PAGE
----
FISH, WHERE WERE YOU BORN?
I know the state reigns through regulation on our highways, though I still believe they ought to outsource their construction and maintenance to the private sector. But restaurants, I thought, were safe from the tentacles of government. Wrong again. Ever heard of your city’s Department of Health? It’s not a single employee sitting behind a used desk. It’s a swat team of inspectors clothed in body armor, deadly chemical sprays and a thick pad of forms to fine restaurateurs.
They evidently raided one of my favorite eateries – rounded up, I presume, any fat-loving eaters and any kids drinking caffeine-laced soda. Before they left, siren shrieking red lights flashing, they made the owners paste up on the wall the following remarkable sign, which I witnessed with my own eyes:
“Under Alabama law the consumer has the right to know upon request to the food service establishment the country of origin of farm-raised fish or wild fish.”
This is an enigma. It poses a book full of questions. The simplest is why is it necessary to impose the Q and A with a law. The second might be who cares. Why? Why? Why do I care whether the fish lived his short, happy life swimming around in Mississippi or North Dakota? He tastes the same. And notice that the customer has the right to ask, but the server is under no mandate to tell. No doubt a holdover from the “ask, but no tell” era.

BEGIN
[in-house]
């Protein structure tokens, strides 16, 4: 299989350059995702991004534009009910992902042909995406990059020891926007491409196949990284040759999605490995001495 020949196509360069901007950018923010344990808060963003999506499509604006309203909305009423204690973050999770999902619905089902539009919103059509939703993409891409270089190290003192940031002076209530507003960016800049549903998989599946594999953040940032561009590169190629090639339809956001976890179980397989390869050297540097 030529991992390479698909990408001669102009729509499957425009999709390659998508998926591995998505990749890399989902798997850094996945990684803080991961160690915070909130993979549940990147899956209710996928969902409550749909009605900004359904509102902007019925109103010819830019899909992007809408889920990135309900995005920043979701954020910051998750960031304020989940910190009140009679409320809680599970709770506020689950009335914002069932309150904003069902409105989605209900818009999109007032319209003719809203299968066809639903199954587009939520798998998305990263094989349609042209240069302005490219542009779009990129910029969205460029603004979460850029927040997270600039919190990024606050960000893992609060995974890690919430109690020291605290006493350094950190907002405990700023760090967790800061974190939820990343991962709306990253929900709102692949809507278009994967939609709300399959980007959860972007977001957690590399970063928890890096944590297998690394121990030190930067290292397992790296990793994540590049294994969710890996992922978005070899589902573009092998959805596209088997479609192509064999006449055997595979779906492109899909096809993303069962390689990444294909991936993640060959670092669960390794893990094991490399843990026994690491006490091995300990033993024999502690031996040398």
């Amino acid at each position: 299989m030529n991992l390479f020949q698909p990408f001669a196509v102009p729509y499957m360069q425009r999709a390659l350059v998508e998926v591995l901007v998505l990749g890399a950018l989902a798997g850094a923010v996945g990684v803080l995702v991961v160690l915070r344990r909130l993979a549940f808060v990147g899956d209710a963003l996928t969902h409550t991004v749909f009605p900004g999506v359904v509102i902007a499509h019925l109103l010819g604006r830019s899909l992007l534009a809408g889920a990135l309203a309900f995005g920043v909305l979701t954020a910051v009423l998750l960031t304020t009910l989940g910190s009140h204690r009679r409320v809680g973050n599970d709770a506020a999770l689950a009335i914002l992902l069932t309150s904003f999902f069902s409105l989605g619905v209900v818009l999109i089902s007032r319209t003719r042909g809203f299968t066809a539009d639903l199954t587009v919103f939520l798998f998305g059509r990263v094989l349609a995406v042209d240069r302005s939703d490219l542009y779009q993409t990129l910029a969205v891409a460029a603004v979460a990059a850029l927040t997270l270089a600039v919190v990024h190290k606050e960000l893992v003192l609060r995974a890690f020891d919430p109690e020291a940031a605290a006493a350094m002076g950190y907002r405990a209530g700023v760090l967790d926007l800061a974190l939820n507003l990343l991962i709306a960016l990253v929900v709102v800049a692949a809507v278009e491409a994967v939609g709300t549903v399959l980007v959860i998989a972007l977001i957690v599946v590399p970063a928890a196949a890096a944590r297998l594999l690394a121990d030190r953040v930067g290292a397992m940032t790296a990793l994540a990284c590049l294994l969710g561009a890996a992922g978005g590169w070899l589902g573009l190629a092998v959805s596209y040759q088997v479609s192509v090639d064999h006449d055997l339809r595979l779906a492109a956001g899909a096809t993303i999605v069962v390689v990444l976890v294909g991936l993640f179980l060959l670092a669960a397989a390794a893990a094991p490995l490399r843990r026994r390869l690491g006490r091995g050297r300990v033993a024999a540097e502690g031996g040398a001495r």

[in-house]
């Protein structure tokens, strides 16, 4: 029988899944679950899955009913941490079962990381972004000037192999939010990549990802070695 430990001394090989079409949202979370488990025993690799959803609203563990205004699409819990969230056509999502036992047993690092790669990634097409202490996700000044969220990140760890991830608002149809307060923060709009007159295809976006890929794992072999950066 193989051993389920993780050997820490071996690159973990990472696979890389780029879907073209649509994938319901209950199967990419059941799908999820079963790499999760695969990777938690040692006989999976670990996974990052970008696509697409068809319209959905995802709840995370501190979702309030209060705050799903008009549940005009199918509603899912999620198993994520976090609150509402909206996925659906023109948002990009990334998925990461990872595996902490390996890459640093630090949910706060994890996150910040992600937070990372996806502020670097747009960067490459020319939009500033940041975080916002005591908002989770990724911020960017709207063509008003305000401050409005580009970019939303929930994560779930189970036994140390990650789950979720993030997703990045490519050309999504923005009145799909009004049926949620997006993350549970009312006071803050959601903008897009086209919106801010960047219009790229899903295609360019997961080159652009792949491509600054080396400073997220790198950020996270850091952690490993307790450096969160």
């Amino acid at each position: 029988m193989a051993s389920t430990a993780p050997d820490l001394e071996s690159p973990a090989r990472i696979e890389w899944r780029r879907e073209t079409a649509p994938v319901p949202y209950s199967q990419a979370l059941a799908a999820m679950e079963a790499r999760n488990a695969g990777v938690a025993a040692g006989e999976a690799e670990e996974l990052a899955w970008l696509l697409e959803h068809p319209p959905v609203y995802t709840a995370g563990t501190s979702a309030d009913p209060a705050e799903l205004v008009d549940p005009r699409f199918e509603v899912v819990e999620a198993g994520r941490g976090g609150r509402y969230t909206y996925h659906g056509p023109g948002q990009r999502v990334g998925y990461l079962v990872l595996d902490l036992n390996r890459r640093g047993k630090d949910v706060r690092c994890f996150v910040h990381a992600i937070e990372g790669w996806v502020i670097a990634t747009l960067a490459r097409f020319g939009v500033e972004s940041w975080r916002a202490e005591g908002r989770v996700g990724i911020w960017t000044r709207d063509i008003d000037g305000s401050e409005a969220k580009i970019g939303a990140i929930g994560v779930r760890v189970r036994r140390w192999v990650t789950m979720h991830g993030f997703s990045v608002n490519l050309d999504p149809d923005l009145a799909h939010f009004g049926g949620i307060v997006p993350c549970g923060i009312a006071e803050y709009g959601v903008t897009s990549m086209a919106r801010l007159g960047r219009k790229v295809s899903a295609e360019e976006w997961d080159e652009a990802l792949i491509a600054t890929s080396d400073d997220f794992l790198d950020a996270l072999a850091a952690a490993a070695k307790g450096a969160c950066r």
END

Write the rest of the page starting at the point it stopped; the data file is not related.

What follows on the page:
Customer: “Waiter, where did this puny, boney member of the icatharus family spend his youth?”
Waiter: “None of your bloody business. Your question violates the privacy of the fish and the merchant from whom we purchased this puny, boney entrée.”
Maybe the idea is to cater to the ethnic prejudice of the eater. Maybe he’s opposed to Chinese catfish. Maybe he’d prefer a nice, fat, Alabama catfish even though they cost less to the vendor and subsequently could be sold cheap. Could the poster be the fruit of the Alabama Catfish Lobby – the powerful ACL who behind locked doors feasted on tasty Chinese catfish? Can you imagine the spirited debate in the state legislature interrupted only by serving each lawmaker a healthy chunk of unlabeled fish – then a vote as to which tasted better; alien oriental fish (secretly injected with motor oil) or the pure homegrown product served with slaw and hushpuppies? All this while Jefferson County went bankrupt? Yes. It is true. They went broke even though they enthusiastically market Alabama catfish.
Notice the sign included “farm raised” fish as well as “wild fish”. What is a wild fish? A misbehaving fish? Why not farm raised and non farm raised fish? Why not “all fish”? What in the name of Jehosaphat are they trying to say? If origin is so important why not a law mandating a tuxedo-clad maître D at the door of every food store. He’s got a 400-page book under his arm with the origin of every food product in the store. Or maybe carry it a step further. He also can answer questions about the customers: “Jacque, that blond sitting on the 5th barstool on the left – where’s she from? Phone number, too if you please.” And if she’s eating catfish, get the origin, for a great opening line. “Don’t you just hate those Chinese catfish? You were so wise to order the Alabama fish.” Aha, she’s hooked.
The humor of ted, the Scribbler on the roof, appears in newspapers around the US, on National Public Radio, and numerous web sites.